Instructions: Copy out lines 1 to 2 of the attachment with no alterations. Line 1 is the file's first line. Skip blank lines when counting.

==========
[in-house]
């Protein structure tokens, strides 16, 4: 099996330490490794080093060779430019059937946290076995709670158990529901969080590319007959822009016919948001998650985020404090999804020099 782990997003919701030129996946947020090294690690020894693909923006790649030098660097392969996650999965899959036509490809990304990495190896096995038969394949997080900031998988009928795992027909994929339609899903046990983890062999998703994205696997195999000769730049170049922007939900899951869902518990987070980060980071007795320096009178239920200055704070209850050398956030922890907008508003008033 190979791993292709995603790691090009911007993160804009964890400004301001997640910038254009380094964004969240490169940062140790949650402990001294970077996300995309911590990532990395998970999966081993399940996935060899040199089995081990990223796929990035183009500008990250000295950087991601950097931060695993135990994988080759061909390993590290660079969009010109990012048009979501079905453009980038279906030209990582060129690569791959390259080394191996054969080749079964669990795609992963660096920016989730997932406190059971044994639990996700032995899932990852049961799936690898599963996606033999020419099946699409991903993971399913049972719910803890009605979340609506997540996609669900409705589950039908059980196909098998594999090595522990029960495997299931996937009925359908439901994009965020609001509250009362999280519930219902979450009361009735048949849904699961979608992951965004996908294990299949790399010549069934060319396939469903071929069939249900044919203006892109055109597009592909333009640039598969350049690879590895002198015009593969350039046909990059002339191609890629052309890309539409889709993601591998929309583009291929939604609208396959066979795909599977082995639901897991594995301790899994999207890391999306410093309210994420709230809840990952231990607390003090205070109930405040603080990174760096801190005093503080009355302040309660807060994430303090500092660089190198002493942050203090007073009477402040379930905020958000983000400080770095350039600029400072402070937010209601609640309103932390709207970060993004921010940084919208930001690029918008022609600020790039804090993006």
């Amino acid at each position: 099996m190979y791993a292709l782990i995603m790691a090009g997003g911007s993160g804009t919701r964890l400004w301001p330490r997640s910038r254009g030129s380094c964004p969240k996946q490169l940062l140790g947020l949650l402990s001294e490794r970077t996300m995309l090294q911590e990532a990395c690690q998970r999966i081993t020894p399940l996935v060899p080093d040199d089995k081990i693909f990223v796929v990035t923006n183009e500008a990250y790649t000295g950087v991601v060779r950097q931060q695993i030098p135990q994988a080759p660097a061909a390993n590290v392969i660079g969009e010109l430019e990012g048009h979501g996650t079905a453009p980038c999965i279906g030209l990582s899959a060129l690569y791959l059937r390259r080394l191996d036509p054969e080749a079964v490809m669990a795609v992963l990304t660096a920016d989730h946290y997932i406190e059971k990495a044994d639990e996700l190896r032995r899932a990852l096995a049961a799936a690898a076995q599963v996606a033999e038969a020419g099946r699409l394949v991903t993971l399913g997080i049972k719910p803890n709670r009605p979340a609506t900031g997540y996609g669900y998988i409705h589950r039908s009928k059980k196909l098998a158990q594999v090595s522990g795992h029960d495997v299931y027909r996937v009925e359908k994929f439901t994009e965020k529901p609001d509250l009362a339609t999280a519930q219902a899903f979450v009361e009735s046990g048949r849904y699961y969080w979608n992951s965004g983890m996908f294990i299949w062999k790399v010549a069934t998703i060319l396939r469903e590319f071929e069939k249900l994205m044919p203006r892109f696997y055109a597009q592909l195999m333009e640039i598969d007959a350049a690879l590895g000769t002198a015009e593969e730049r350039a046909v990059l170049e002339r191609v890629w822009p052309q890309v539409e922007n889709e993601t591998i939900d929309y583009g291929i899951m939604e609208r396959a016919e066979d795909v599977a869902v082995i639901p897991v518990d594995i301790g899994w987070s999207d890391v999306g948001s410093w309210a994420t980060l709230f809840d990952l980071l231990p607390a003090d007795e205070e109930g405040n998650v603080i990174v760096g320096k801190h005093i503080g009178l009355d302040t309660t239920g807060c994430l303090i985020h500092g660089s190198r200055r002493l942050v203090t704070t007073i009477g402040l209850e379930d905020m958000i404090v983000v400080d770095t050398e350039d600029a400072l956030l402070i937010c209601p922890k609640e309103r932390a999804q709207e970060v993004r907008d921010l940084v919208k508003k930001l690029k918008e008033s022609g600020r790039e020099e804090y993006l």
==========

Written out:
[in-house]
């Protein structure tokens, strides 16, 4: 099996330490490794080093060779430019059937946290076995709670158990529901969080590319007959822009016919948001998650985020404090999804020099 782990997003919701030129996946947020090294690690020894693909923006790649030098660097392969996650999965899959036509490809990304990495190896096995038969394949997080900031998988009928795992027909994929339609899903046990983890062999998703994205696997195999000769730049170049922007939900899951869902518990987070980060980071007795320096009178239920200055704070209850050398956030922890907008508003008033 190979791993292709995603790691090009911007993160804009964890400004301001997640910038254009380094964004969240490169940062140790949650402990001294970077996300995309911590990532990395998970999966081993399940996935060899040199089995081990990223796929990035183009500008990250000295950087991601950097931060695993135990994988080759061909390993590290660079969009010109990012048009979501079905453009980038279906030209990582060129690569791959390259080394191996054969080749079964669990795609992963660096920016989730997932406190059971044994639990996700032995899932990852049961799936690898599963996606033999020419099946699409991903993971399913049972719910803890009605979340609506997540996609669900409705589950039908059980196909098998594999090595522990029960495997299931996937009925359908439901994009965020609001509250009362999280519930219902979450009361009735048949849904699961979608992951965004996908294990299949790399010549069934060319396939469903071929069939249900044919203006892109055109597009592909333009640039598969350049690879590895002198015009593969350039046909990059002339191609890629052309890309539409889709993601591998929309583009291929939604609208396959066979795909599977082995639901897991594995301790899994999207890391999306410093309210994420709230809840990952231990607390003090205070109930405040603080990174760096801190005093503080009355302040309660807060994430303090500092660089190198002493942050203090007073009477402040379930905020958000983000400080770095350039600029400072402070937010209601609640309103932390709207970060993004921010940084919208930001690029918008022609600020790039804090993006």